Fish farming in irrigation systems: Sri Lanka and global view

 

C H FERNANDO and M HALWART

 

Abstract

The enterprise of harvesting fishes from rice fields is widespread in the tropics and is an ancient practice. The culture of fishes in rice fields is less wide spread and had its origins a few millennia ago in China and India. The practice of fish culture was spread from China to Japan, Italy and the former Soviet Union during the past 150 years or so. It was adopted in Indonesia under Dutch colonial rule. In the past 50 years or so various forms of fish culture in rice fields has spread sporadically into countries mainly in Asia but also into Malagasy and even Slovakia. All these attempts to culture fishes in rice fields have either survived as in Malagasy, Indonesia, Laos and Vietnam at a relatively low level of success or have died out as in Italy, Soviet Union, Japan and Slovakia.

A good understanding of the biological processes and ways to supply water in adequate amounts is necessary for sustained fish farming in irrigation systems. In traditional systems as in China and India a practical knowledge of the ecological situation was available to the farmers. However, this level of knowledge is not sufficient to raise fishes in irrigation systems at the present time at a profit just as growing rice and wheat with only traditional knowledge is able to compete with modern agriculture. We have explored traditional and modern methods of fish farming in rice fields. The literature on the subject is very scattered in and in many languages. Improved agronomic practices are dependent on the availability of water, the control of pests and breeding of high producing varieties of rice. Rice - fish culture also depends on these factors being favorable. Recent advances in the conservation of water and the reduction of pesticide use offer promise to improve both rice and fish production. So far the spectacular increases in rice production have been achieved with better strains of rice and other conventional methods. Perhaps fish culture in rice fields and other segments of the irrigation system can also benefit from improved breeds of fish. Some progress has been made in this direction with fast growing GIFT (Genetically Improved Farm Thilapias). Molecular biology and biotechnology are likely to push up yields of both fish and rice in irrigation systems. However, their role in food production is somewhat blurred by the controversy about GM foods.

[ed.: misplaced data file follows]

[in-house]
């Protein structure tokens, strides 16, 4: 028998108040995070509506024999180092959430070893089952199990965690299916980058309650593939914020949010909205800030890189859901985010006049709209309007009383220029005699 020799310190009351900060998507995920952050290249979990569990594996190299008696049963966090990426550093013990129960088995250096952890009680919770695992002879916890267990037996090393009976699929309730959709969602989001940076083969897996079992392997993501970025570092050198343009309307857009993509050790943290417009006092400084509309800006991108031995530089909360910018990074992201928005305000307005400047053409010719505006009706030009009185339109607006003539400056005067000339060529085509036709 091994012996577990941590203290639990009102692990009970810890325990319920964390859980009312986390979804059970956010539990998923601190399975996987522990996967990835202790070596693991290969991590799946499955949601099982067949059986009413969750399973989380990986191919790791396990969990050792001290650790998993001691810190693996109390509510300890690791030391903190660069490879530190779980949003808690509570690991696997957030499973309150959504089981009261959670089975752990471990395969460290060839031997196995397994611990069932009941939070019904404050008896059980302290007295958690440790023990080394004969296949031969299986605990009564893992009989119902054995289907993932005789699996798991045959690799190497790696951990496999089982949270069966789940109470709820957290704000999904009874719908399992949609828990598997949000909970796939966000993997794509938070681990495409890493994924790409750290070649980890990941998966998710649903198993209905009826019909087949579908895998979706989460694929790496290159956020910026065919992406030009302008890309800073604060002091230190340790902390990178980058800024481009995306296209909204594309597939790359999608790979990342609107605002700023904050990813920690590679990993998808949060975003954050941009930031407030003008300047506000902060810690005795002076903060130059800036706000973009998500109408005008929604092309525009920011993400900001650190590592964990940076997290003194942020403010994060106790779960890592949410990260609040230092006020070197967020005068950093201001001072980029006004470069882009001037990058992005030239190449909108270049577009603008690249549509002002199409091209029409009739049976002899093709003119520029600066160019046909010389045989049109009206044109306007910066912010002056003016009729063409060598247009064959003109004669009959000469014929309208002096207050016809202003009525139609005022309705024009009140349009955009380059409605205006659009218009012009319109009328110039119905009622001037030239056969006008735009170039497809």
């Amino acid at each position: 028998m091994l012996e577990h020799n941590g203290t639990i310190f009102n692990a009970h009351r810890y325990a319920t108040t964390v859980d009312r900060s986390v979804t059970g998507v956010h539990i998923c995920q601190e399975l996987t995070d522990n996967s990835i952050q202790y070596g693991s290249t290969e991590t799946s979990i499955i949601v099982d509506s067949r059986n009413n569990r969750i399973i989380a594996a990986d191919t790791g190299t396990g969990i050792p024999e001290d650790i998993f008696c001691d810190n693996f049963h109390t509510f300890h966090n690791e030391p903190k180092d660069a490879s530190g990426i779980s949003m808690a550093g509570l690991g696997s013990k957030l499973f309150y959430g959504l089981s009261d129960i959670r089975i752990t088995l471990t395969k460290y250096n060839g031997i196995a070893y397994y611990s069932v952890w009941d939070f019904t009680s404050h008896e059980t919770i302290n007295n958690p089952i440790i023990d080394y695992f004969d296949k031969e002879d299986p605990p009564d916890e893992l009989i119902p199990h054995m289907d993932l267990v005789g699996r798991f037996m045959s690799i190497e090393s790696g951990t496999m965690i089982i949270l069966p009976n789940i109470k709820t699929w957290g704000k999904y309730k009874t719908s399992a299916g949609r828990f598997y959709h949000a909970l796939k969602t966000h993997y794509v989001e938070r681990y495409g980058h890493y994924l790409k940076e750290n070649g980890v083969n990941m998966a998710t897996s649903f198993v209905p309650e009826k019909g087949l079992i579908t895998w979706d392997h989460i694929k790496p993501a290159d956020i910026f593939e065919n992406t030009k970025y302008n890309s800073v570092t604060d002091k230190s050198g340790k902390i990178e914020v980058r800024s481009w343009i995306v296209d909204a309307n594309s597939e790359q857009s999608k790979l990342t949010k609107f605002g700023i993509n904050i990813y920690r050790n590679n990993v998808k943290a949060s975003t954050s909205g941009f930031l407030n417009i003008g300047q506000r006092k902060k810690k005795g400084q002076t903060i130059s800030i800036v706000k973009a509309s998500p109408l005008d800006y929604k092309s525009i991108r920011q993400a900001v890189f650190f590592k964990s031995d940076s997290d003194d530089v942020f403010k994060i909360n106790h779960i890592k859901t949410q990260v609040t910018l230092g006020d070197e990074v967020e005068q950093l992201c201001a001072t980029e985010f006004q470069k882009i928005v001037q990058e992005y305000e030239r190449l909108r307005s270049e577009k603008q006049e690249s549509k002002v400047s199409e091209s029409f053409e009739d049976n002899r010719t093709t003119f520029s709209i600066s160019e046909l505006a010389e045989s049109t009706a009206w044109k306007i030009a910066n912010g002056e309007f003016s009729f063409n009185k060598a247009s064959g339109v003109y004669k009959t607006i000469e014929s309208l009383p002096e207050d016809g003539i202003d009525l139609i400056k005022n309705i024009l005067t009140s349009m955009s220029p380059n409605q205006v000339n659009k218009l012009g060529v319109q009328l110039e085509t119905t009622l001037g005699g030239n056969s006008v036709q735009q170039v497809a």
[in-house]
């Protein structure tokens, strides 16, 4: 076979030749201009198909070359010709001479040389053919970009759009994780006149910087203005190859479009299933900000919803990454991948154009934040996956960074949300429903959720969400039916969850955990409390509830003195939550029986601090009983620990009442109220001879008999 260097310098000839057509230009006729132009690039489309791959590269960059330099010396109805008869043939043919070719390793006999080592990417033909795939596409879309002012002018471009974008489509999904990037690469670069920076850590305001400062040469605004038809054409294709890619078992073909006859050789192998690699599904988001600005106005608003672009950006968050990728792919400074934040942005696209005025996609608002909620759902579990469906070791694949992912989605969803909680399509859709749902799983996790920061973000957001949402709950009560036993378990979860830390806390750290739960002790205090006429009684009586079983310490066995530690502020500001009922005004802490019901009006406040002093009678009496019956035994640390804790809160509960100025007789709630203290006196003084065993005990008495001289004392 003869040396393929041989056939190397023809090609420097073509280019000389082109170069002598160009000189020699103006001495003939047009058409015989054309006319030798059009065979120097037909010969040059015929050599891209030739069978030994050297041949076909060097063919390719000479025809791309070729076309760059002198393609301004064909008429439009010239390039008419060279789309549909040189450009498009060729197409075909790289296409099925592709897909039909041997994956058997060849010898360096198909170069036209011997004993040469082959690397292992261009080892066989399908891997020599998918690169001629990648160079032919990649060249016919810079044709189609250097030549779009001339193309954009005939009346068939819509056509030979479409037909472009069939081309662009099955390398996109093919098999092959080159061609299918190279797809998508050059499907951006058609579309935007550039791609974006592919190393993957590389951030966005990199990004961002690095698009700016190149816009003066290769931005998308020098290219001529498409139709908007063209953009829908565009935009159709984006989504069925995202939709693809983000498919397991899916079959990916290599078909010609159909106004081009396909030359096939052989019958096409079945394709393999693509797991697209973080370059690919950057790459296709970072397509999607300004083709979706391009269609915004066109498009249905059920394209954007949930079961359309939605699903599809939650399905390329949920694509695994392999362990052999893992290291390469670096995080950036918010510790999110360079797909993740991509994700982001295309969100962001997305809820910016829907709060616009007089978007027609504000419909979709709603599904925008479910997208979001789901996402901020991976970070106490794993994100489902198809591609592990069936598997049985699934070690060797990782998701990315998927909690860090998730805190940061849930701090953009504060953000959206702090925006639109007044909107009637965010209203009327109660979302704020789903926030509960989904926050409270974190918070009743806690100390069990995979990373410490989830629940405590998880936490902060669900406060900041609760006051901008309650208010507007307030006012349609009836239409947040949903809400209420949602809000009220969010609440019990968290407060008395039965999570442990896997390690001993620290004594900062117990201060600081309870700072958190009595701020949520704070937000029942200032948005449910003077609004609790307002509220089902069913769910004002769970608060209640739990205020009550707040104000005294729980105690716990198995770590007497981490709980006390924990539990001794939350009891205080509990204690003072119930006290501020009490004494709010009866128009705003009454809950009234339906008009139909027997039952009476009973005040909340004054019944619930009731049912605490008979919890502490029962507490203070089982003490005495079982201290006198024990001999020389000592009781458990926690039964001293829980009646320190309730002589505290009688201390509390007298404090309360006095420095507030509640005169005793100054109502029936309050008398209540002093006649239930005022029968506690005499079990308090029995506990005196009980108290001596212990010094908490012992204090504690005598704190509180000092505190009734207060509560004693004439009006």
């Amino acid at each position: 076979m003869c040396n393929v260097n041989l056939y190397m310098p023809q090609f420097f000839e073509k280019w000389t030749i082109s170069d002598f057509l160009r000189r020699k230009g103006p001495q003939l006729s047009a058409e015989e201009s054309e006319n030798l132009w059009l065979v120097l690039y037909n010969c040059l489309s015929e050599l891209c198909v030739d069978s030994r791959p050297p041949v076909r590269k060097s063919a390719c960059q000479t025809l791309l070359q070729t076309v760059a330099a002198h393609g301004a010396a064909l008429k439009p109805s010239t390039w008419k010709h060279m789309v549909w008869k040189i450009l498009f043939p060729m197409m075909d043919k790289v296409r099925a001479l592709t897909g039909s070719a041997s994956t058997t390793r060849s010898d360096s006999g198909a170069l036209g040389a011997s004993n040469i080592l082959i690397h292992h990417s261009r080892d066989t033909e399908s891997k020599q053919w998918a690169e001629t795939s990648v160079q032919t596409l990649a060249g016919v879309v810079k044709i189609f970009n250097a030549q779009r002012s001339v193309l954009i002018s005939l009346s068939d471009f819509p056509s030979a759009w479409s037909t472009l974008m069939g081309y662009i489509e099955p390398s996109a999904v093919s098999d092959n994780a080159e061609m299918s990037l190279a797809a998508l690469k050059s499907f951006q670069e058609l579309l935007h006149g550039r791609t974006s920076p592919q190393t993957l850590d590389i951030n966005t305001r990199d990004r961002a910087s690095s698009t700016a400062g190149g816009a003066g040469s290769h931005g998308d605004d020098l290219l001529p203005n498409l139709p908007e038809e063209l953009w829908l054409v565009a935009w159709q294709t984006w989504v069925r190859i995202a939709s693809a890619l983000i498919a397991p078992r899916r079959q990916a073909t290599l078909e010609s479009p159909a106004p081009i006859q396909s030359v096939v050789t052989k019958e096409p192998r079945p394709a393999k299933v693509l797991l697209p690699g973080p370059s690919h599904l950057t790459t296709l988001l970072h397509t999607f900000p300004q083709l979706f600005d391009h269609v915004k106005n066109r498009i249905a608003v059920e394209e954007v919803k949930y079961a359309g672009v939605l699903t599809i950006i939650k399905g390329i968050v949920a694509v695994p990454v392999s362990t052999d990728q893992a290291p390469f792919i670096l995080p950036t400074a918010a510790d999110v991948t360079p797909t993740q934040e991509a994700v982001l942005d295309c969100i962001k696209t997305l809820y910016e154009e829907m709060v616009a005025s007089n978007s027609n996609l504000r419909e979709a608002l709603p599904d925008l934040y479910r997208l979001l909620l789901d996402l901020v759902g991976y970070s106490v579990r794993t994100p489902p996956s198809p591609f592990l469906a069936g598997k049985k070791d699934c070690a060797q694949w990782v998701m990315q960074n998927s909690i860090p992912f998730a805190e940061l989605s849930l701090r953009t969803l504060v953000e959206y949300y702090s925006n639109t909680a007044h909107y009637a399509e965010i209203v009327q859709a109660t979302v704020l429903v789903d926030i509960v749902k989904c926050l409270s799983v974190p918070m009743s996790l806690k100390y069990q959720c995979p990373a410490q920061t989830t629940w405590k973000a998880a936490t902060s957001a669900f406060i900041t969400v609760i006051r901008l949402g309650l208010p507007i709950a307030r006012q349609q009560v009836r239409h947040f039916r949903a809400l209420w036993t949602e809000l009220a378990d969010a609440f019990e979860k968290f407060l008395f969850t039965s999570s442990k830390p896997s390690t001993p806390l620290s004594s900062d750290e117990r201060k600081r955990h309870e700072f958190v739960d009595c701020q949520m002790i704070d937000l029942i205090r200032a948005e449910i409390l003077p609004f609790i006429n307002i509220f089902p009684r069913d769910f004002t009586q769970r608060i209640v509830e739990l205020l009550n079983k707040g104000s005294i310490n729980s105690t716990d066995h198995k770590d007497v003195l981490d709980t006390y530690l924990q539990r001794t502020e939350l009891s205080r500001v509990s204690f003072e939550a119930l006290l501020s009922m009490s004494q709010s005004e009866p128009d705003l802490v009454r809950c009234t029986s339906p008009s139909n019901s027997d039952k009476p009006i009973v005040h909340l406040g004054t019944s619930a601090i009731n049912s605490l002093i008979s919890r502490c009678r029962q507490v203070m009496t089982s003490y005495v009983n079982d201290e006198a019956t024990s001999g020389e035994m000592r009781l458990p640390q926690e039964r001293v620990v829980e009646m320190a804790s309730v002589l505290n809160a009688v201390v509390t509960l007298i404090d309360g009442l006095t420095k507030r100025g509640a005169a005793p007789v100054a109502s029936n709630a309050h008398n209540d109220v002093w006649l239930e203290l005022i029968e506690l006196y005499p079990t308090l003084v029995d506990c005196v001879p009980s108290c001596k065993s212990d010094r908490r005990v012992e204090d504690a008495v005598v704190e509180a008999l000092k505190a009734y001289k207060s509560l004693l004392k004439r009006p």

The chequered history of fish farming is further complicated by the lack of consistent data on fish production in rice fields and irrigation channels. Reservoirs have better statistics. Rice is the main crop and fish a minor one and this means that we do not have data on fish in rice fields except in rare instances. In recent years the improvement of standards of living and the availability if tilapias of better quality than carps has made rice fiel

 

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